Should we preserve the British aesthetic that was handed down to us; or should we define an Indian one that is suited to the time and place we live in? The question is in some senses moot (or irrelevant) because the real-estate titans who are defining our skylines are adopting an approach that is more global than local—building glass and steel high-rises that look no different from the ones in Shanghai, New York or London. The buildings that are being constructed in any urban city in India today have largely no character or sense of place and serve a utilitarian purpose of maximizing space and economic returns without any real panache—all of which bolsters the argument for heritage preservation, such as it is. Can there be an Indian model for heritage preservation?
Shikha Jain, director of Dronah (Development and Research Organisation for Nature, Arts and Heritage), a New Delhi-based non-governmental organization working in the field of preservation and community design, has described one model that could be useful to many of our Indian cities. In her paper, Jaipur As A Recurring Renaissance, Jain makes a case for viewing city planning as a process rather than a product; marrying current city needs such as solid waste management and parking spaces with existing heritage structures. The rub for Bangaloreans, who are new to this game, is that a number of Indian cities have thought about this and implemented heritage conservation acts, including New Delhi, Mumbai, Hyderabad, Jaipur and Panaji. The reason is obvious, even to someone who makes her home and loves the city of Bengaluru, as I do. Bangaloreans aren’t united, passionate, or driven enough to make a case for its heritage structures. That may change with the victory civic activists have had with saving the Balabrooie Guest House. Mumbai, in contrast, has whole clusters of civic activists who are passionate about preserving its buildings and streetscapes.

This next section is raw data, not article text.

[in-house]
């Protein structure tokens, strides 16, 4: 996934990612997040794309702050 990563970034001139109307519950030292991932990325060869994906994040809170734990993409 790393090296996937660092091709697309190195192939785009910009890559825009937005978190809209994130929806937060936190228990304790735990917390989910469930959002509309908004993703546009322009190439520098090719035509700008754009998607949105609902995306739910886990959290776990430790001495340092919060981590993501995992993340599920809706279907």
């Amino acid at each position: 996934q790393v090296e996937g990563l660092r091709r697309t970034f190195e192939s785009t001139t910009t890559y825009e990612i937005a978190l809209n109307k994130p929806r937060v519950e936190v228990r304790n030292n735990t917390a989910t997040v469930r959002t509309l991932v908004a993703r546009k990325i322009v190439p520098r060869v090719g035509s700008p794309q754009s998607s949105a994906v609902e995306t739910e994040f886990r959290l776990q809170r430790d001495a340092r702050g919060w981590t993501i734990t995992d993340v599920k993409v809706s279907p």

When I called conservation architect and activist Abha Narain Lambah, she was at a government office, trying to get the paperwork for a heritage project moving. “In Bombay, we realized early on that we could not rely on the government for help,” she said. “We also realized that we had to be more innovative with respect to what constituted heritage. Is it streetscapes? Is it urban clusters?”